Bowl of spinach/arugula + zucchini noodles + bottled marinara + pre-made frozen meatballs + steamed broccoli = comfort food with no guilt
Zucchini Noodles + Italian Dressing + chopped turkey pepperoni + small mozzarella balls + diced sweet pepper + diced onion + Parmesan cheese = a “pasta” salad that tastes like junk food but sneaks in a lot of veggies
4. Stay on top of your potatoes! I love the potatoes we get from the CSA, but I have to admit we are not huge potato eaters. As soon as we start getting them, I try to make them once a week. I used to be one of those people who made things like potato salad. I love potato salad, but that involves way too many steps right now. Any chance any of you want to come over and make me potato salad? Same goes for homemade french fries and pretty much anything that requires time and multiple steps.
I keep it simple with occasional baked potatoes (hello potato button on my microwave!) and potato grill packets for the grill. For the packets, I just slices up a few potatoes, one or two small sweet onions (also from the CSA), and a sweet pepper (also from the CSA), toss it with some olive oil and spice blend (steak rubs are really great for this), wrap it in foil and throw it on the grill for 20-30 minutes.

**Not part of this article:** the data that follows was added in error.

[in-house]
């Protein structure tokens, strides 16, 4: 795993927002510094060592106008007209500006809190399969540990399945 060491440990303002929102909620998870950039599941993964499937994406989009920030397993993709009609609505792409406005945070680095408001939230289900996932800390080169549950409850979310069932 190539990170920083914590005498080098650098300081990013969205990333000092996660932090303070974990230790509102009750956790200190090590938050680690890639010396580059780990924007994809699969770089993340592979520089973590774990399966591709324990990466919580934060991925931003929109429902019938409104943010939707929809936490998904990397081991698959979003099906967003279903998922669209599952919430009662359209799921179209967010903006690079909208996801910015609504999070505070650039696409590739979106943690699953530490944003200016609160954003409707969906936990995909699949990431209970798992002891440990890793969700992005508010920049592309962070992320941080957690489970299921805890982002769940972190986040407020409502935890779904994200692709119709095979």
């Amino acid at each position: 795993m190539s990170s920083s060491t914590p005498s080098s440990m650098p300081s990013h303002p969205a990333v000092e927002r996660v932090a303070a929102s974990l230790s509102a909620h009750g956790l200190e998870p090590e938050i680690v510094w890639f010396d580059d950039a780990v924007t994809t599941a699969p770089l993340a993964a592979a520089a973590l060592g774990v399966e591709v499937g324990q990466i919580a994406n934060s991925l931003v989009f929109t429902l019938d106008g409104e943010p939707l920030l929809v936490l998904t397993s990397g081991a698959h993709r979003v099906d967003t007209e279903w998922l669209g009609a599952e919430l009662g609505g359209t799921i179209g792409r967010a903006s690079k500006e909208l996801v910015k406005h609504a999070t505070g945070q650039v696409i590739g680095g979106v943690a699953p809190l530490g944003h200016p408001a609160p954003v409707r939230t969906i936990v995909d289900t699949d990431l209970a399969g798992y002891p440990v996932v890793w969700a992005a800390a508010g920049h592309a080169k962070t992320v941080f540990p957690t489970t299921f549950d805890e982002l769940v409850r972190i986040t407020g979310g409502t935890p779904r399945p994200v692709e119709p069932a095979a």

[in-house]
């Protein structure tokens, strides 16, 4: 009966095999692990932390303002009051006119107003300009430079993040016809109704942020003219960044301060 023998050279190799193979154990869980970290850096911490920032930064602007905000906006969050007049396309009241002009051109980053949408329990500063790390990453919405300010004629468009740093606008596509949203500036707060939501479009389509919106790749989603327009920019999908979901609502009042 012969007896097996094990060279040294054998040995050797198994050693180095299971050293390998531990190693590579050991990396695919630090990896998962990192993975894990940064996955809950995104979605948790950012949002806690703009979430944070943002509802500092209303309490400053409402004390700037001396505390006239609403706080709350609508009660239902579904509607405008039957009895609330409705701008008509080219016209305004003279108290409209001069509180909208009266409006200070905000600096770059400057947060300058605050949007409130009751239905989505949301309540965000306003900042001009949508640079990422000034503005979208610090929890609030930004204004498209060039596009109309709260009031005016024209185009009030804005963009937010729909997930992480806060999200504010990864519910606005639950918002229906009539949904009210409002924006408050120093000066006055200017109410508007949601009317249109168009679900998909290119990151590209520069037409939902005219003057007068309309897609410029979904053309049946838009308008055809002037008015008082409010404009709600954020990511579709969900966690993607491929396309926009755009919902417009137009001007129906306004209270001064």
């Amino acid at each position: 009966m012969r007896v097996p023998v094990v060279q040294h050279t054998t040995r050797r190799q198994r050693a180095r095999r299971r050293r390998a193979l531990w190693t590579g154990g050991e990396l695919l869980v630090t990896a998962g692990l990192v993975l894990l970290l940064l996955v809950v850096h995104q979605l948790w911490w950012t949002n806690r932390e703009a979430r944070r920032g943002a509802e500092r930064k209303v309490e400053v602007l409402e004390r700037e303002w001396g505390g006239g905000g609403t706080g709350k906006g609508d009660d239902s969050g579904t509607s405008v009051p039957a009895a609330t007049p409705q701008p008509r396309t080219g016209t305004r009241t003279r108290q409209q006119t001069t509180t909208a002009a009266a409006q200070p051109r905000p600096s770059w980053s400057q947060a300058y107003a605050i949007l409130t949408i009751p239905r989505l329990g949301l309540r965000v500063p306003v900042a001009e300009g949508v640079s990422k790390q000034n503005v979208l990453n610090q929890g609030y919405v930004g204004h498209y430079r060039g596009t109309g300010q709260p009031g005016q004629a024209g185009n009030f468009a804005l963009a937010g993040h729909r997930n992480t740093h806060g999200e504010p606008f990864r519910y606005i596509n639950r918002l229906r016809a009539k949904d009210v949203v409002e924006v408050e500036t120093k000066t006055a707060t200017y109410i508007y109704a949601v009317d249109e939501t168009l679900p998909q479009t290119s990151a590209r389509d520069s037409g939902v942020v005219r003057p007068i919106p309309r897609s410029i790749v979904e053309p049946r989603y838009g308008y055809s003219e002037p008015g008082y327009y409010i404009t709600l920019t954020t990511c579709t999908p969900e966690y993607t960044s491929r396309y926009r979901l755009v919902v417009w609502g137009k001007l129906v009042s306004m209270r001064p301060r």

5. Freezing peppers. Even I love all of the sweet peppers I get from the CSA, I never seem to get through them all. Last year, I froze the peppers whole. Big mistake! Then you have to either chop them frozen (which is really hard) or thaw and chop them (which leads to mushy cold peppers). I have learned to chop them into strips or dice, and THEN freeze them. It’s a little more time on the front end, but then you can just throw them into the recipe with no prep later.
6. Stay on top of your carrots. Carrots from the CSA are so sweet and amazing, but like bunnies, they tend to multiply in my produce drawer. I cut some up for snacking, but mostly I end up dicing them and adding them to whatever ground meat recipes that I can. Think sloppy joes, tacos, spaghetti meat. It adds a nice sweet element to the meat and helps me get through the piles of carrots we get.
7. Grilled eggplant. We are just starting to get eggplant in the CSA. For the first time ever, I grilled eggplant over the weekend and this will be my go-to preparation from now on. Oh. My. God. It was amazing. It turns into this silky smooth, sweet goodness that you can spread on a baguette. Simply slice it into [1/2] inch thick slices, brush it with oil (I used garlic infused olive oil, yum!) and sprinkle with salt. Place it on a piece of foil and grill for 10-15 minutes on each side. The foil keeps it from sticking to the grill and makes clean up a breeze.
That wraps up my tips. Now, I’d love to hear from you.
What are some of your time saving tips for using your CSA?
Any produce you are struggling with?
Can anyone help me with kale? Gosh, I just don’t like the stuff, but I am not ready to say uncle yet. What is an easy preparation that will turn me on to kale?